From Glanum, we continued on foot to the Saint-Paul Asylum, where on May 8th, 1889, Van Gogh voluntarily admitted himself (he suffered from various types of epilepsy, psychotic attacks, and delusions – even cutting off his ear as a gift to a prostitute). During much of his stay there, he was confined to the asylum, painting the world he saw from his barred window (in his paintings though, he painted the scenes without the bars). In his room, we saw an uncomfortable looking wire bed, a water pitcher and basin, and a wooden chair. I felt the claustrophobia that Van Gogh must have felt as he slept in this little cage of a room. In the communal bathroom, there was an old porcelain tub, with a wooden collar to place around the patient’s neck, in order to hold them imprisoned in the icy water – which Doctor’s believed was a cure for mental illness.
When Van Gogh was permitted to venture outside of the asylum walls, he painted the wheat fields, olive groves, and cypress trees of the surrounding countryside, which he saw as characteristic of Provence. Over the course of the year, he painted over 150 canvases. One of his more recognizable works of this period is the Irises. It was painted before his first attack at the asylum, possibly due to a form of epilepsy he suffered from. He called the painting, “the lightning conductor for my illness,” because he felt that he could keep himself from going insane by continuing to paint. His works of the asylum’s interior convey the isolation and profound sadness that he must have felt. As I stood in the Asylum garden, tears came to my eyes… I felt a strange peace come over me – possibly and hopefully what Van Gogh might have felt as he painted this beautiful and iconic scene before me.
While Van Gogh’s time at Saint-Rémy forced management of his vices, such as coffee, alcohol, poor eating habits and periodic attempts to consume turpentine and paint – his stay was not pleasant. The food was poor. His only apparent form of treatment were two-hour ice baths twice a week. By early 1890, Van Gogh’s attacks of illness worsened and he believed that his stay at the asylum was not helping to make him better. This led to his plans to move to Auvers-sur-Oise, just north of Paris in May, 1890.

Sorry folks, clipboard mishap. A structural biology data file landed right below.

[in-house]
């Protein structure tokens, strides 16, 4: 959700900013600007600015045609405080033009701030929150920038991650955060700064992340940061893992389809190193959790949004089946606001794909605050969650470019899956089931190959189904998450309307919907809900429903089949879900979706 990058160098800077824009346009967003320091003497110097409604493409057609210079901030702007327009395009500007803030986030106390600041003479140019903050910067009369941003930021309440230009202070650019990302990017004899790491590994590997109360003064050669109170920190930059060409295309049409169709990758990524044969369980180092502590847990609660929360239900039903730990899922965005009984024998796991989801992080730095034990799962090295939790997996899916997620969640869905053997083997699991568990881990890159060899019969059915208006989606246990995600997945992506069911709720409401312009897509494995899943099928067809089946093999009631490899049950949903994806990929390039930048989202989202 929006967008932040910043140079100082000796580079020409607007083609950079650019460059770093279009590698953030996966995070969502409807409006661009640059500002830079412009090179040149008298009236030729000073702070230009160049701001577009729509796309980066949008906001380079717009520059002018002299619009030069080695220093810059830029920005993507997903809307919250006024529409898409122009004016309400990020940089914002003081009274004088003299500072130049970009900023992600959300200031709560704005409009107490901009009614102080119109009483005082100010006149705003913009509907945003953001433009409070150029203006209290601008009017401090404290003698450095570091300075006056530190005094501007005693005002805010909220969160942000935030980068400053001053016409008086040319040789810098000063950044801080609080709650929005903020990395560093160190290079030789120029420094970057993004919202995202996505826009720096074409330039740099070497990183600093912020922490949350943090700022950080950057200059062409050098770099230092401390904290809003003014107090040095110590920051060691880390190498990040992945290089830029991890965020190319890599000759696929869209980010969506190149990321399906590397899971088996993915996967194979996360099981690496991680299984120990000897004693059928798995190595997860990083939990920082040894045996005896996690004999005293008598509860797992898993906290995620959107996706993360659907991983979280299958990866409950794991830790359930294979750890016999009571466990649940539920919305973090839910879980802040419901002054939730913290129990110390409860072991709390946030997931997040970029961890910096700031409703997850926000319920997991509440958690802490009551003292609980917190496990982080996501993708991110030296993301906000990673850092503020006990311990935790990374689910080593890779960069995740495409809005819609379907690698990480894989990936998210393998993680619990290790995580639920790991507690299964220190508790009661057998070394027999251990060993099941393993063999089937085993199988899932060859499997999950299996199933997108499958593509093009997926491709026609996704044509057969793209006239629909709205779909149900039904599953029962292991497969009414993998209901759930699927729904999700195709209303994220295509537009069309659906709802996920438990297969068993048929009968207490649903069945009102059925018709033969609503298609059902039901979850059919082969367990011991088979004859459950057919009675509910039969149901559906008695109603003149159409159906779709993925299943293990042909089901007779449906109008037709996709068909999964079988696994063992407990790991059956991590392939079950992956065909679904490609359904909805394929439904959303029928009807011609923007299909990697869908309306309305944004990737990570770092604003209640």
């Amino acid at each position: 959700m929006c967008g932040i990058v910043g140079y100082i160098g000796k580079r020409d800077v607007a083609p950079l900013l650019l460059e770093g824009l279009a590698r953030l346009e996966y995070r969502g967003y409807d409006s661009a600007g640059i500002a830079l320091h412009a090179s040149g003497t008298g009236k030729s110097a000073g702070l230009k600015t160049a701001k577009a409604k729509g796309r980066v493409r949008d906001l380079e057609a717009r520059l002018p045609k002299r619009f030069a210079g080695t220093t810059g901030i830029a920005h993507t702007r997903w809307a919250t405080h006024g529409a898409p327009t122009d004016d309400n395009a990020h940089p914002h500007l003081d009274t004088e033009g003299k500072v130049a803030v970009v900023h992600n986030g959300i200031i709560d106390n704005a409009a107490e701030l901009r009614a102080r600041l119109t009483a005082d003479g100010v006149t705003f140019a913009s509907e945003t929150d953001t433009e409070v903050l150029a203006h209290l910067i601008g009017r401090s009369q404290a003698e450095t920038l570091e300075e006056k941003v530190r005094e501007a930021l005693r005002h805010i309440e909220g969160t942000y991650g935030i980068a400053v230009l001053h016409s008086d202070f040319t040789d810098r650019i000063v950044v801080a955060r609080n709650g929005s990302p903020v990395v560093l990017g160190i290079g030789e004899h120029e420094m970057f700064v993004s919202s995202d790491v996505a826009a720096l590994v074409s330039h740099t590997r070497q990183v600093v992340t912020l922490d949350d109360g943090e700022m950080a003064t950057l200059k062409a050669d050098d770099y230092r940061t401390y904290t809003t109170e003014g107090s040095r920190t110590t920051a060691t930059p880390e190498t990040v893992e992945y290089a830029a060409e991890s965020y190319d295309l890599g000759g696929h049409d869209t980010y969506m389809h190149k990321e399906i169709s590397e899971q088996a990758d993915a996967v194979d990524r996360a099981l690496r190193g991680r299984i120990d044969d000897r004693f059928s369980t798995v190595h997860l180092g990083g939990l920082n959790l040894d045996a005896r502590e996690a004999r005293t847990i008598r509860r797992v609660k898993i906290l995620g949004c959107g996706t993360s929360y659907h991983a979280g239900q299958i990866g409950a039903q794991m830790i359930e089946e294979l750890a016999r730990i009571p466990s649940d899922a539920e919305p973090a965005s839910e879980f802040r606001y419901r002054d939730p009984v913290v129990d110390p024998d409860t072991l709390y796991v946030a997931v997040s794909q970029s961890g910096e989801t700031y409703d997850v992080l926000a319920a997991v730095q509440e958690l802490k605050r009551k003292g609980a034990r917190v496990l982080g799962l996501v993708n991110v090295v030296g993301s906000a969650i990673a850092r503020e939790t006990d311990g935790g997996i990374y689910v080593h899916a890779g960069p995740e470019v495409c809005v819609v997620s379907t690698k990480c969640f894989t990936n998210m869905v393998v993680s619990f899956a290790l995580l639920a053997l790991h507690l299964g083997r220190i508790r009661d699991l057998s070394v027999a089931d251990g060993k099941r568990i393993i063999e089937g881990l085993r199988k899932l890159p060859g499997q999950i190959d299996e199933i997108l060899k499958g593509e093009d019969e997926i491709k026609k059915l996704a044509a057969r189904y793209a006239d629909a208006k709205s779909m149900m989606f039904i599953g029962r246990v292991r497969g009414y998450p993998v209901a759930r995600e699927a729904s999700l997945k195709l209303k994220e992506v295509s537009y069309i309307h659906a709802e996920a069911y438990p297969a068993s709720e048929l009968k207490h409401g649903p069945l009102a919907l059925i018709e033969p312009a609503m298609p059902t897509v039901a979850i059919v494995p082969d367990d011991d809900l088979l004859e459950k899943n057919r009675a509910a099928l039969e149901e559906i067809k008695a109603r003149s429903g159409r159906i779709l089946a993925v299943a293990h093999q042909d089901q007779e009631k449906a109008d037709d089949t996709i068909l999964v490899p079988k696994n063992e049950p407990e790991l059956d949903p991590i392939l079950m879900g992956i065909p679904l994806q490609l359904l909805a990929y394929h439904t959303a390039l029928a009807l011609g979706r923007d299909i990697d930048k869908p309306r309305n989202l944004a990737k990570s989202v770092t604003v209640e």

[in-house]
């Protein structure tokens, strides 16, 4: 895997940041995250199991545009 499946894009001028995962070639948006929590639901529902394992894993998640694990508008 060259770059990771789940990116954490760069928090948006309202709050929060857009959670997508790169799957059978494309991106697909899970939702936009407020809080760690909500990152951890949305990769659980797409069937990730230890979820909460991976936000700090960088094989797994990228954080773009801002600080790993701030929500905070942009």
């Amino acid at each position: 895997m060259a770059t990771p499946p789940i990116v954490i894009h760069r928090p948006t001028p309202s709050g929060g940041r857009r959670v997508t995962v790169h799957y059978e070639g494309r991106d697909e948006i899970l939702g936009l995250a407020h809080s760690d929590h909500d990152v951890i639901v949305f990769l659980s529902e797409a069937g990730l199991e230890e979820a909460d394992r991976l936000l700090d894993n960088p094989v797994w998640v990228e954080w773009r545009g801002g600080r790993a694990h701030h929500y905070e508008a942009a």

It is so ironic that Van Gogh only sold one painting during his lifetime, Red Vineyard at Arles (and that to a friend). This painting now resides at the Pushkin Museum in Moscow. The rest of Van Gogh’s more than 900 paintings were not sold or made famous until after his suicide in 1890 by gunshot (he was 37).
If it were not for his caring and financially supportive brother Theo, we may not have had one of the greatest artists that ever lived. In her memoir, Theo’s wife Johanna refers to a letter from her husband after his arrival at Vincent’s deathbed: “He was glad that I came… Poor fellow, very little happiness fell to his share, and no illusions are left him.” When Dr. Gachet told him that he still hoped to save his life, Vincent replied, ‘Then I’ll have to do it over again.’ And after his death, Theo wrote: “One of his last words was, ‘I wish I could pass away like this,’ and his wish was fulfilled. A few moments and all was over. He had found the rest he could not find on earth…”
Vincent van Gogh is buried next to his beloved brother Theo at the cemetery in Auvers-sur-Oise.
All photographs except 1, 11, 13, 14 taken by Ryan Oksenberg